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Session: Imaging for Patient Setup and Target Alignment [Return to Session]

A Simplified and Accurate Off-Axis Winston-Lutz Method for Single-Isocenter Multiple-Target Stereotactic Radiosurgery

A Eagle1*, M Tallhamer2, J Keener3, S Geneser4, (1) Centura Health, Longmont, CO, (2) Centura Health, Parker, CO, (3) Centura Health, Littleton, CO, (4) University of Washington, Seattle, WA


TU-D1030-IePD-F1-5 (Tuesday, 7/12/2022) 10:30 AM - 11:00 AM [Eastern Time (GMT-4)]

Exhibit Hall | Forum 1

Purpose: To safely perform Multi-Target Single-Iso (MTSI) SRS, clinics must demonstrate SRS accuracy for off-axis targets. The traditional Winston-Lutz was widely adopted because it provides a simple, accurate, and inexpensive solution for testing radiation-isocenter coincidence that: uses a static target, enables testing arbitrary treatment angles, and does not require expensive commercial phantoms. The current non-commercial MTSI tests are cumbersome and inaccurate. To create an all-purpose MTSI Winston-Lutz test, one must create MLC fields that center on off-axis targets. Unfortunately, accomplishing this presents a non-trivial geometry problem that has not been previously solved in the literature.We present a solution for evaluating MTSI SRS accuracy that provides a straightforward method for creating test fields and offers all the benefits of the standard W-L test.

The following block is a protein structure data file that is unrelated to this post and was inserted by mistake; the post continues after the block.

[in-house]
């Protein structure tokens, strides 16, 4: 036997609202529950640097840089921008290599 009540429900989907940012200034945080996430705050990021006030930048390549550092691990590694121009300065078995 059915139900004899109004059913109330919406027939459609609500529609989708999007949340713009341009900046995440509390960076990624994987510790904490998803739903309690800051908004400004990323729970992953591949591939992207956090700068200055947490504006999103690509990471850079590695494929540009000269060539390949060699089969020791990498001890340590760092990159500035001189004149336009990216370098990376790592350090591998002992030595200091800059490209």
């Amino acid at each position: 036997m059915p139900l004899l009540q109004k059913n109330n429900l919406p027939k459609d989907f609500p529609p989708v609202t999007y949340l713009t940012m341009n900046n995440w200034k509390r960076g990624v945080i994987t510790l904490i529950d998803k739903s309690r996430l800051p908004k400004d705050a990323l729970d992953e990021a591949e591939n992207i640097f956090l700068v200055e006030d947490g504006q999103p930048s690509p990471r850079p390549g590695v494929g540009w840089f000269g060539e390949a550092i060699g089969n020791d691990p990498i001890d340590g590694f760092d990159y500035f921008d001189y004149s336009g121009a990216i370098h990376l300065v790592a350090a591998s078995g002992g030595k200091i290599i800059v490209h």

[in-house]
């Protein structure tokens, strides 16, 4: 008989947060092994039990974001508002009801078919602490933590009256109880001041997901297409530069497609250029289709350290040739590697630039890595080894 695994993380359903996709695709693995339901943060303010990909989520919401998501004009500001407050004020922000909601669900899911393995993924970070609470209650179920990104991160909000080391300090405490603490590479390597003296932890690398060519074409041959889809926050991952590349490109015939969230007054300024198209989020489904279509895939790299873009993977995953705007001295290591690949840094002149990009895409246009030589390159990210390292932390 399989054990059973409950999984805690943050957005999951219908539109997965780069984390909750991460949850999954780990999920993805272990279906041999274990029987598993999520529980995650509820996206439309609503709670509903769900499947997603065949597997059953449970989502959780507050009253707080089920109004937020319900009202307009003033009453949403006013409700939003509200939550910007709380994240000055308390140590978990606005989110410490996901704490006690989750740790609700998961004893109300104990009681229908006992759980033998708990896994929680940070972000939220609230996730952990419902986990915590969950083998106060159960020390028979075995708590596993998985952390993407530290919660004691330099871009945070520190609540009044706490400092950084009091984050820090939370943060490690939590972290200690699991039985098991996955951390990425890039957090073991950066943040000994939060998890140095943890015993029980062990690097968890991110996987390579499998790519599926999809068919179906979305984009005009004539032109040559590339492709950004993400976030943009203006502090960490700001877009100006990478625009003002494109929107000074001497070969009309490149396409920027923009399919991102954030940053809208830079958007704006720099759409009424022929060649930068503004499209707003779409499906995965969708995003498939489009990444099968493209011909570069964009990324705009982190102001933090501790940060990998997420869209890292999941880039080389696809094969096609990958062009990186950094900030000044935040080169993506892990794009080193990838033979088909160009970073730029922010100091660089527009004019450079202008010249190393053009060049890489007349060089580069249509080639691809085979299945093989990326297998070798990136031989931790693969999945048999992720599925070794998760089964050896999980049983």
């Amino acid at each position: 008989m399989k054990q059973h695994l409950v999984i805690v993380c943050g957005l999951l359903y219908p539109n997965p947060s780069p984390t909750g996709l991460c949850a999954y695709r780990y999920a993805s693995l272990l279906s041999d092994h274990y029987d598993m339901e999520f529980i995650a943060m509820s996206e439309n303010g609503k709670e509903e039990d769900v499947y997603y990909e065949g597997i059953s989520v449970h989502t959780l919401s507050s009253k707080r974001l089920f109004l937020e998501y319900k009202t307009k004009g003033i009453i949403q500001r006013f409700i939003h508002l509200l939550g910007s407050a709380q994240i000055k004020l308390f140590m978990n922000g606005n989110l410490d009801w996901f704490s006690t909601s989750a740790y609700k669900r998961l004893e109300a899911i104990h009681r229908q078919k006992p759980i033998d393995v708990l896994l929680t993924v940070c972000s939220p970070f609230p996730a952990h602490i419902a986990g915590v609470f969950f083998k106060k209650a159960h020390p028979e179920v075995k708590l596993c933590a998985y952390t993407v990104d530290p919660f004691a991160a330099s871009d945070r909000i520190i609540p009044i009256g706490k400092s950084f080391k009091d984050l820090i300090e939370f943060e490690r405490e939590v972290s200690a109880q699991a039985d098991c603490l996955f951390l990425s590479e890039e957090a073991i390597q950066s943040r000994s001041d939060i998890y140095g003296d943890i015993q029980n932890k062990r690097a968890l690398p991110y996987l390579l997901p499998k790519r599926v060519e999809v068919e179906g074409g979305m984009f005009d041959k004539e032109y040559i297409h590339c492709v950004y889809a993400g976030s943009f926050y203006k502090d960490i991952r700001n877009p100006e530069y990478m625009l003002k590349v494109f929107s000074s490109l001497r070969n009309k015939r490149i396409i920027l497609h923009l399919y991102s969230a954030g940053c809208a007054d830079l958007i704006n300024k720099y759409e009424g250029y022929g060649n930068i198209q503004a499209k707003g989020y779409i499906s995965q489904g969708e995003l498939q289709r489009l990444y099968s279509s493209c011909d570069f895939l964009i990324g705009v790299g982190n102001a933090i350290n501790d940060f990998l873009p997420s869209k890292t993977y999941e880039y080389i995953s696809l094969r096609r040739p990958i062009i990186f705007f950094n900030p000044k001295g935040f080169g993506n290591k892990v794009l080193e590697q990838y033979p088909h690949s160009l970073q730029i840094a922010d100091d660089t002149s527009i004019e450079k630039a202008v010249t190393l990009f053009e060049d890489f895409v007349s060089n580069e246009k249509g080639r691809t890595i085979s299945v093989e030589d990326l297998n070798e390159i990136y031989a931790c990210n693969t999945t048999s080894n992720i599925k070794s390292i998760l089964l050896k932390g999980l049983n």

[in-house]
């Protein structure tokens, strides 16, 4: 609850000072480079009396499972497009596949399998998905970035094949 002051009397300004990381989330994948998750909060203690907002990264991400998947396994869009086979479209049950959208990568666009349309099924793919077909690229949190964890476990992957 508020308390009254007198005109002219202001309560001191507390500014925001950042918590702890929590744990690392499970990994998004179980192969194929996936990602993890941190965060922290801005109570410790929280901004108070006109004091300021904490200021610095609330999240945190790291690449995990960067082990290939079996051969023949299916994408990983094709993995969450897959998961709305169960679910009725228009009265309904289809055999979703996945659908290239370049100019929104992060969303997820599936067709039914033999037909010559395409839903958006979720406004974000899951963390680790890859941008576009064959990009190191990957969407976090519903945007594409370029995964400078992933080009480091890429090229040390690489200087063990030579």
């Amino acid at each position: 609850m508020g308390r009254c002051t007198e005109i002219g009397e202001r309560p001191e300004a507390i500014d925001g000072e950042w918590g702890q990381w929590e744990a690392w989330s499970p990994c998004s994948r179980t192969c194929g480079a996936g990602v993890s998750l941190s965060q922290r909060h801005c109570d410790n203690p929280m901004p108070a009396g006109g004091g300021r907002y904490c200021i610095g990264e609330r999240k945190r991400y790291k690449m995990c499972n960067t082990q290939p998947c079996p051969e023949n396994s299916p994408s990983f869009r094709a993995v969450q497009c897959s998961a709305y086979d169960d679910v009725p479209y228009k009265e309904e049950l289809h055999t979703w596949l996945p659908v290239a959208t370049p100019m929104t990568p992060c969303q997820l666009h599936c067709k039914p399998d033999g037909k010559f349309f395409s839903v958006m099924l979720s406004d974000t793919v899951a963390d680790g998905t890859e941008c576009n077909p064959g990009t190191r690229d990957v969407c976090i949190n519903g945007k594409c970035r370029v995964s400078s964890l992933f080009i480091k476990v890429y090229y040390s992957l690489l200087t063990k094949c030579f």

Methods: We developed a method to calculate the required gantry, table, and collimator angles to create Off-Axis Winston-Lutz (OAWL) fields, that can be used by any clinic to test MTSI SRS accuracy. This method calculates a series of nested coordinate transformations that align the MLC to create a symmetric field around the off-axis target for any arbitrary combination of treatment angles.

Results: For a target 8 cm off-axis, the described method yields OAWL results that are within 0.10 mm of the standard isocentric WL results. Averaging six DoseLab isocentric WL tests, we have a max error of 0.59 mm, and mean error of 0.37 mm. For this new OAWL test, the average max error for six runs is 0.65 mm, with a mean error of 0.42 mm.

Conclusion: This method accurately evaluates SRS accuracy of off-axis targets anywhere within a 15 cm wide field. We intend to make this method publicly available, so that physicists can employ it within their clinics, foregoing the need for expensive phantoms and improving access to the state-of-the-art MTSI SRS technique.


Stereotactic Radiosurgery, Quality Assurance


TH- External Beam- Photons: intracranial stereotactic/SBRT

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